Hate crimes are still a major problem in LGBTQ communities — this new film wants to help change that
Scott Jones and his best friend documented his journey after a brutal attack paralyzed him from the waist down
Queeries is a weekly column by CBC Arts producer Peter Knegt that queries LGBTQ art, culture and/or identity through a personal lens.
Last week, I previewed the exceptional LGBTQ lineup at the ongoing Hot Docs Canadian International Documentary Festival, and although in a perfect world all of them deserve a deeper dive, my heart directed me to one: Love, Scott.
In October 2013, gay musician Scott Jones was viciously attacked in a small Nova Scotia town, leaving him paralyzed from the waist down. While this is devastating enough, on top of that — and despite clear evidence to the contrary — it was not recognized as a hate crime by institutions of power.
Shortly after the incident, Scott's dear friend Laura Marie Wayne began filming his journey into a new reality of limited mobility. It was supposed to only be a month-long project. But four years passed, and the filming continued — ultimately resulting in Love, Scott.
"Having that time also allowed the film to evolve because the journey went so much deeper," Wayne tells me with Jones at her side. "If we would have made the film in that first month, there was so much that was still to come that we didn't know was going to come. So in that sense we kind of needed the time."
Wayne and Jones met when they were both piano students at Mount Allison University in Sackville, N.B. They both describe the origin of their relationship as like "meeting an old friend."
"It was such an instant connection, like finding someone that spoke my language," Wayne recalls. "There's just a few people on the planet who speak my language, and Scott is one of them."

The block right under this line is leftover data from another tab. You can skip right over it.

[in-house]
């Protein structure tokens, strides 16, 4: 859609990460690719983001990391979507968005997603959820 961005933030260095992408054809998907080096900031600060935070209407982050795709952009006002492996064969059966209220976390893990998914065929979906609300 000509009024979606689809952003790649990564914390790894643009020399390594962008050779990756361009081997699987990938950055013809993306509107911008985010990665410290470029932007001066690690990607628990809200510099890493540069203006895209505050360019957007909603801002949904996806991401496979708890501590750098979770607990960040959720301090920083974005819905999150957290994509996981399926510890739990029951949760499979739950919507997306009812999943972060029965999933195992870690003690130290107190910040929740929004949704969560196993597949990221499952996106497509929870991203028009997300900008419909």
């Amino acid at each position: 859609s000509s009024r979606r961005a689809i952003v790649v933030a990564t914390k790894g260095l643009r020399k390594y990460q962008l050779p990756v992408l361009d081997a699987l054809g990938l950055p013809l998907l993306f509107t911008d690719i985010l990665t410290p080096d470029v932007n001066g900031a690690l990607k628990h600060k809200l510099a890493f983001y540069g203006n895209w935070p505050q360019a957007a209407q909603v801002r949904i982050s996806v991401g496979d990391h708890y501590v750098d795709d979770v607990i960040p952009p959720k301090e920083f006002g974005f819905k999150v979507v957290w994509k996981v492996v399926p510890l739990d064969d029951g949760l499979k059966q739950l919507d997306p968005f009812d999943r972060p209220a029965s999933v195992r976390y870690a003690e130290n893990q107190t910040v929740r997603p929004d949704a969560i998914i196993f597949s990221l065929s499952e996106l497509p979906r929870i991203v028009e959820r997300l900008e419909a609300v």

So many years and one intense experience making this film later, that clearly hasn't changed.
"In terms of our friendship, we were so close anyway but [the film] brought us even closer together," Jones says. "It was such a horrific act, and unpacking everything that was associated with this and having someone hear you and mirror that back to you really strengthened our relationship. Not that it needed strengthening!"
Jones describes the process of making the film as "such a cathartic experience" — "just to have a close friend to talk to about the more difficult aspects of a traumatic experience like this," he says.
What the process also did was give audiences the gift of their film, which could go a long way in illuminating — among other things — the very problematic gap between the lived experience of LGBTQ people and the formal public record.
"It's interesting because there actually are laws in place to protect the queer community, but they're not being used," Wayne says. "So it's not even necessarily that we need to re-write policy, I don't think. Conversation is the first part, really. We need to give weight to lived experience, and that means we need to find better ways of listening, especially, I think, in the police force. How can we listen better? What tools? Maybe there's different questions that need to be asked...I think there's a lot of work that needs to be done on that level."
Jones adds that "understanding queer experience" is something he really wants audiences to take from the film. "And looking at the ways in which we need to improve hate crime legislation and the investigative process — how these systems are not supporting queer communities, marginalized communities. I hope the audience will reflect on their own experiences in relation to my journey with forgiveness and compassion."
Of course, after four years, Jones and Wayne now get to be audiences members themselves, which Jones admits was initially challenging.
"I remember going into the theatre and without realizing it — maybe as a coping mechanism — I detached myself a little bit from that experience because I was not sure how the audience was going to react. But then being in the theatre and hearing people laughing and crying...was really powerful and vindicating."
"It's incredibly rewarding to see it touch other people because honestly — it sounds crazy — at some point it's almost like I lost touch with the fact that others were going to see this," Wayne adds. "You're just in this for so long it no longer feels like a reality that it's ever going to be finished. So you sort of forget that other people are going to see this."